I have to admit something to you: I am an American.

I have spent so many years traveling and living in other countries that I’d almost convinced myself I was some half-breed, falling somewhere between Europe and America. On a good day, I might have even have imagined that I embodied all the positive aspects of each culture without any of the negatives: I’m friendly without being loud, but also reserved without being snobbish. Etcetera.

However, after being back in the States for a month, I have to admit — somewhat sheepishly — that I am far more American than I would have admitted before our year abroad. Why? Not because I eat only hamburgers — I don’t — or drive a big car. But rather because I have that most basic of American tells, the fundamental difference in temperament that sets us apart from just about every other country in the world: I strike up personal conversations with random strangers.

I hadn’t given any of this much thought til I read the endpiece in this month’s Smithsonian magazine, “So Where Are You From?” Initially, I sympathized with the fish out of water scrutiny she describes, which can only come from living in a foreign country, where just opening your mouth immediately sets you apart. But as I read on, I realized that I am not the foreigner in this piece. No, I am one of those Americans.

For us, it’s normal to make personal conversation, to ask questions of total strangers that might conceivably make them uncomfortable. Living here, it’s easy to forget that what we take as mere curiosity and friendliness can be misconstrued by people who didn’t grow up in a culture of idle small talk. My dad, for one, never did get used to it, despite having lived in the States for more than forty years. He always used to make fun of the people at stores or restaurants who would give a cheesy grin and say “CanIhelpyou?” He’d always pronounce it all as one word, said with an exaggerated American accent (or his version of one.)

Reading this piece brought something home to me that had been dancing around the edges of my consciousness all weekend. When we’re in Santa Cruz, I assume that I will talk to people, because I’m comfortable there and recognize a lot of people, even if I don’t know them personally. But even while traveling outside of my comfort zone into the strange reality that is LA (see my last post), I still managed to strike up a conversation with just about everyone I came into contact with. The Aussie couple walking the cliffs outside our hotel, our waitress at dinner, the weird long-haired hippie dude who came in to get breakfast in his bathrobe, the woman selling jewelry at a street fair, the crew members of the ship we were on, the people behind us in line to board said ship. I spoke with every single one of them, not just a polite “hello how are you,” but long enough to actually learn something about each one of them, to make them laugh or at least smile.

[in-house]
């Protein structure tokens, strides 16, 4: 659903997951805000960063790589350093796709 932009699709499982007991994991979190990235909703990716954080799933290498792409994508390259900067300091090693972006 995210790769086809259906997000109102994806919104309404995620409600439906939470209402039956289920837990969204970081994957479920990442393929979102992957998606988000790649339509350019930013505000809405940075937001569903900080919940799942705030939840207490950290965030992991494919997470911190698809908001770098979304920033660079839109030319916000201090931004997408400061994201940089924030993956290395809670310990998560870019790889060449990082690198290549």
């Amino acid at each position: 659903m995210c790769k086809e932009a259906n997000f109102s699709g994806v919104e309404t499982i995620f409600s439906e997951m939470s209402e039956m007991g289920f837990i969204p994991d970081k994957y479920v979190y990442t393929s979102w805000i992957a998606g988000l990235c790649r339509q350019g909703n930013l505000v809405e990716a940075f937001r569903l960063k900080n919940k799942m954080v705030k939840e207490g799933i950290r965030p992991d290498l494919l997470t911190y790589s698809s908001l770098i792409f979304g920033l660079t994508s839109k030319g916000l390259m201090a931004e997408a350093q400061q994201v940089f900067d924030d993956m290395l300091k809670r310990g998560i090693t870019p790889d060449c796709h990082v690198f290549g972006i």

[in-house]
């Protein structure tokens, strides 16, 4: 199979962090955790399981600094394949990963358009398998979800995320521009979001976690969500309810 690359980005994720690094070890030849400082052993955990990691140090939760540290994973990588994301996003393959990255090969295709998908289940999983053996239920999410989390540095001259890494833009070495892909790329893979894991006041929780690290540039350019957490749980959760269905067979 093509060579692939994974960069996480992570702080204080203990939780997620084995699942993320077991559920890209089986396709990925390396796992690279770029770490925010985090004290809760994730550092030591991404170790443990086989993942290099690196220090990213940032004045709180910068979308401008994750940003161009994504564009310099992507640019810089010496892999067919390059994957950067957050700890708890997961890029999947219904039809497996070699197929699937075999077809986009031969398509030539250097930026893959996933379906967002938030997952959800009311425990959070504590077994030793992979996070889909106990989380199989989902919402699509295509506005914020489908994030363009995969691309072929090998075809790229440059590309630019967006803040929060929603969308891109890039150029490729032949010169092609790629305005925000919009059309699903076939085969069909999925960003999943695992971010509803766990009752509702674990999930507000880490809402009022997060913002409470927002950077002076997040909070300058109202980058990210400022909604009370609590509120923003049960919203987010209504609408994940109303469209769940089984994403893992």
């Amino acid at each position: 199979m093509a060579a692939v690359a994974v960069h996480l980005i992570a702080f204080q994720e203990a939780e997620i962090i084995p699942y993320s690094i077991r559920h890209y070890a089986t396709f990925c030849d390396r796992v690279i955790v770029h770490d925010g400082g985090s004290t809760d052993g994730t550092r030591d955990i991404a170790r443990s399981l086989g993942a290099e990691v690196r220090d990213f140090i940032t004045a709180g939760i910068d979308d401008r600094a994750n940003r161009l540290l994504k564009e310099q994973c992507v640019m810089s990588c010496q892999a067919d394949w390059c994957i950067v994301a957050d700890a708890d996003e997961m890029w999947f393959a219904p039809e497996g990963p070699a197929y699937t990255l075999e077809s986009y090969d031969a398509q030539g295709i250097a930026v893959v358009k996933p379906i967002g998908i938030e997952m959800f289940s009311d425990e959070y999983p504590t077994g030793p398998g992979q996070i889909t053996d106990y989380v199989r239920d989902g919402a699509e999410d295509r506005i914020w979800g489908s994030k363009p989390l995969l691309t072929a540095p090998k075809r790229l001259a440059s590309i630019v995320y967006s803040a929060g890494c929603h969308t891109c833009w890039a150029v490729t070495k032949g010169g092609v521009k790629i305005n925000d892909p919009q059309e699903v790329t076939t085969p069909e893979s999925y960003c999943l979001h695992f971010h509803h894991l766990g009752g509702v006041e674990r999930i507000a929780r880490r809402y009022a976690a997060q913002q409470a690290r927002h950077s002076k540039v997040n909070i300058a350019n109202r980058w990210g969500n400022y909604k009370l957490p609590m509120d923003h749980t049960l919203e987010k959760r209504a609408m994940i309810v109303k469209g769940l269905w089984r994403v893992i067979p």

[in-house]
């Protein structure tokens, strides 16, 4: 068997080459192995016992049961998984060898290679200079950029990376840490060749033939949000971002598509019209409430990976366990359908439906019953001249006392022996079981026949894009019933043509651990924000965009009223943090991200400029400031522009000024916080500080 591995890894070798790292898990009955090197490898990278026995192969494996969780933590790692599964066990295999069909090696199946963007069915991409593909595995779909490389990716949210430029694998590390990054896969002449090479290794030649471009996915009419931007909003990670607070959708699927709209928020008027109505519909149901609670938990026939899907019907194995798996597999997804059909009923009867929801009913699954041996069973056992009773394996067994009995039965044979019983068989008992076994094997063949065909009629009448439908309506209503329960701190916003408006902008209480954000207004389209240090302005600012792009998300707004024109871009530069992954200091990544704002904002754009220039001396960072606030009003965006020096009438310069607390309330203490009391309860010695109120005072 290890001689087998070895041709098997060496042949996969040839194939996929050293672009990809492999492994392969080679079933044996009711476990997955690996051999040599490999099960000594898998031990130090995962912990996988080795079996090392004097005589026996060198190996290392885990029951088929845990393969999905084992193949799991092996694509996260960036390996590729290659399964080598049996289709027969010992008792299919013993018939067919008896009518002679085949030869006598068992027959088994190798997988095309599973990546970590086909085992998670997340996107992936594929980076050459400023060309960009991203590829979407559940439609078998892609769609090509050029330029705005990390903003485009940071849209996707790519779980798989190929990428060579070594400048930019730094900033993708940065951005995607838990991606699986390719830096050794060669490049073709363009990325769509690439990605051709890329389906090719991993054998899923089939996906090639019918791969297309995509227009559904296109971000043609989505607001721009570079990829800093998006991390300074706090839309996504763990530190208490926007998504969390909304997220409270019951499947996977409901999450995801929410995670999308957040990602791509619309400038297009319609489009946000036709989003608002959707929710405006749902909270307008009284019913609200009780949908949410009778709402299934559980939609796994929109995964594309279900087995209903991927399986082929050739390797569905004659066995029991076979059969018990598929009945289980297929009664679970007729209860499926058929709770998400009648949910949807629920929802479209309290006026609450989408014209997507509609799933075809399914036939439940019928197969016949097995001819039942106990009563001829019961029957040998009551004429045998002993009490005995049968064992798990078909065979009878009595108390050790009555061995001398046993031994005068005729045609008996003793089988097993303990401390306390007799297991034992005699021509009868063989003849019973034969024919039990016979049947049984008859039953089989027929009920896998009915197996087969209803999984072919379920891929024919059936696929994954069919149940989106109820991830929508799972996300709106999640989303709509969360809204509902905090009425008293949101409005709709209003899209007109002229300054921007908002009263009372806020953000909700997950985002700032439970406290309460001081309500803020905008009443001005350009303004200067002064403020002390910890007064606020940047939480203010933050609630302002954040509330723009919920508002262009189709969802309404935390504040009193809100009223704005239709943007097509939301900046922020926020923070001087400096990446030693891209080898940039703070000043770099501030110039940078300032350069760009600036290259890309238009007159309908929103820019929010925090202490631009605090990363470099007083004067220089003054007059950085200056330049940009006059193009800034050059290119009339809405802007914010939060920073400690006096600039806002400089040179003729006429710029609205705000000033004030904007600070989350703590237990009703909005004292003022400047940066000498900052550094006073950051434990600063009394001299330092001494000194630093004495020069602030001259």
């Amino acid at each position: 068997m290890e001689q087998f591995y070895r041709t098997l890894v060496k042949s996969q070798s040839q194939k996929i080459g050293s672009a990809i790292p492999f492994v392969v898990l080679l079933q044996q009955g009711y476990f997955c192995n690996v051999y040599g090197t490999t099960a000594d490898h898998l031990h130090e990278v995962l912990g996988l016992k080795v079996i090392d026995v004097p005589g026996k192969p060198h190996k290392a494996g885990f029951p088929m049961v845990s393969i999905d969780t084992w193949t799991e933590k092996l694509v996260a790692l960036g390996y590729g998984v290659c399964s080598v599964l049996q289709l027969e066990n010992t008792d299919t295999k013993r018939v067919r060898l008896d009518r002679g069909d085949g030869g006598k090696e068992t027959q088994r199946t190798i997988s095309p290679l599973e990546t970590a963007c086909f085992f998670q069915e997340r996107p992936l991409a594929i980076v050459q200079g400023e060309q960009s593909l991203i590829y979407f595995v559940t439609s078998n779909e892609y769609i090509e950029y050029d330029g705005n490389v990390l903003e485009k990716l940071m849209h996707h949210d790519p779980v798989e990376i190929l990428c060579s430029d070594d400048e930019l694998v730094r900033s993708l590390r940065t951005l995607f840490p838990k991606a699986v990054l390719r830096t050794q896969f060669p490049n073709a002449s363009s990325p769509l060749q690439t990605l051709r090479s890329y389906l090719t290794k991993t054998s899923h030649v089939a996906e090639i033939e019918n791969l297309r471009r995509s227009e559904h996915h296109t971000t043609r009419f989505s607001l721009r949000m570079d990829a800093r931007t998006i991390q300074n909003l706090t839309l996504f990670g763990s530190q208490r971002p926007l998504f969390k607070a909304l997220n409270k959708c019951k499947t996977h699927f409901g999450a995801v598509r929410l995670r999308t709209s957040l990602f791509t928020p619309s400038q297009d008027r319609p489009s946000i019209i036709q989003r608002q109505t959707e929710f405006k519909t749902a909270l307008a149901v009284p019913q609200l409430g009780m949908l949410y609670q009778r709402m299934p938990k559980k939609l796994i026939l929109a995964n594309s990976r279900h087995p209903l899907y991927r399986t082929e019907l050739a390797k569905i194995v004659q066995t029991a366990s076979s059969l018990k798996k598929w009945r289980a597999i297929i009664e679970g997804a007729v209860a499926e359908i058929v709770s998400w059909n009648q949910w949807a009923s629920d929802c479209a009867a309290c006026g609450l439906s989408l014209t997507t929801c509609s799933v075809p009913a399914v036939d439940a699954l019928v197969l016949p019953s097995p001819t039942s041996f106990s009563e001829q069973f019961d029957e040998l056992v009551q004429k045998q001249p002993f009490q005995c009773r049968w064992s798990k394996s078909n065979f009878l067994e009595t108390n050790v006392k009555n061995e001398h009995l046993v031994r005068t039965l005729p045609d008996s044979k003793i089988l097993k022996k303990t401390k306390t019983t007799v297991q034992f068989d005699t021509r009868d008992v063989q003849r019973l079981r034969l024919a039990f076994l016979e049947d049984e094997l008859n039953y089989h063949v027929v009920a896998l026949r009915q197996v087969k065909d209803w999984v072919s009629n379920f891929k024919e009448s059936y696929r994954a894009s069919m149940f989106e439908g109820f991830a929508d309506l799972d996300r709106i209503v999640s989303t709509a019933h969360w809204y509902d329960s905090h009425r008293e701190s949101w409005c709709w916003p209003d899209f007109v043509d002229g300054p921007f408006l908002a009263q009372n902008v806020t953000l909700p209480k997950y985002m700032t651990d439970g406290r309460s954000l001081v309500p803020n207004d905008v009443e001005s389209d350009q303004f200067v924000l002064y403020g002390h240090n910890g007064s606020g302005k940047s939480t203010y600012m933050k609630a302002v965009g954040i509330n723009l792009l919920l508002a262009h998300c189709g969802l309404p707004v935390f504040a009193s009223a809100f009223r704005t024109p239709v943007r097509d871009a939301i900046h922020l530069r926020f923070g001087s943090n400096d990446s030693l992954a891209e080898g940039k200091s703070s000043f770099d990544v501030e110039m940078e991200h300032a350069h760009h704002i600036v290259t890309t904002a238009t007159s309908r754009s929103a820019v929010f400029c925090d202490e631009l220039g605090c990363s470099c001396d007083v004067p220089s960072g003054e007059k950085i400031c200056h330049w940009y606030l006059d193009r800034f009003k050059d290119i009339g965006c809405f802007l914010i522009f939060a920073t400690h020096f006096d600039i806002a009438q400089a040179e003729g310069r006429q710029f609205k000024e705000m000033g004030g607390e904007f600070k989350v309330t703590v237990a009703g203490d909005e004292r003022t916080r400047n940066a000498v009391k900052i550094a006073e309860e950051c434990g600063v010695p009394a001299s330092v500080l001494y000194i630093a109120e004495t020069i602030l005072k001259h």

I continued to notice this disturbing habit of mine yesterday, when I came away from the grocery store having made two new friends. First was the grocery guy, who by the end of my shop was running back and forth to hand-select my fruit and veg for me. And next, the cashier, who told me all about the tulip and daffodil bulbs she got at Costco last year, and how pretty they were in the spring. As I left, I told her how different an experience it was from grocery shopping in Europe. After going to our local grocery store in Lisbon every week for nearly a year, I finally managed to get a faint smile of recognition out of a couple of the cashiers. Sometimes. After 45 minutes in Safeway, I knew more about these two people than just about any of the Portuguese I met in Lisbon.

Throughout all this, it’s been dawning on me: I actually enjoy talking to people. I’ve said it before, but I’ve always considered myself an introvert, a quiet wallflower who would rather sit back and watch a party than be the life of it. This self-concept of mine prevailed until we moved to Portugal, when the language and cultural barriers meant that I literally couldn’t make small talk any more.

Even if I had spoken Portuguese fluently, I don’t think it would’ve been the same as it is here. Their communities are much more tightly-knit than ours, so their intimacies are patterned differently. They know fewer people much more deeply, down to what they had for lunch and where they go for holiday every August. That’s all very well and good of course, but only if you’ve had years to become a part of the community. As a foreigner, well, a year just doesn’t cut it.

Bottom line is, as strange as it may seem to people from other countries, I enjoy our culture of small talk. I like making connections with people, no matter how brief or superficial they may be. In Portugal, the little old men sit around in cafes every afternoon, year after year, and the women chatter to each other as they clean and cook and raise their children. Here, we exchange pleasantries with strangers, be it “CanIhelpyou?” or “Where are you from?” To others, those questions might seem invasive or artificially friendly. But to me, they are the basis of our life here, and something we take entirely for granted until we can’t do it any more.

So today, be an American and go out and strike up a conversation with someone random. Just because you can. Seriously. It feels better than you might think.

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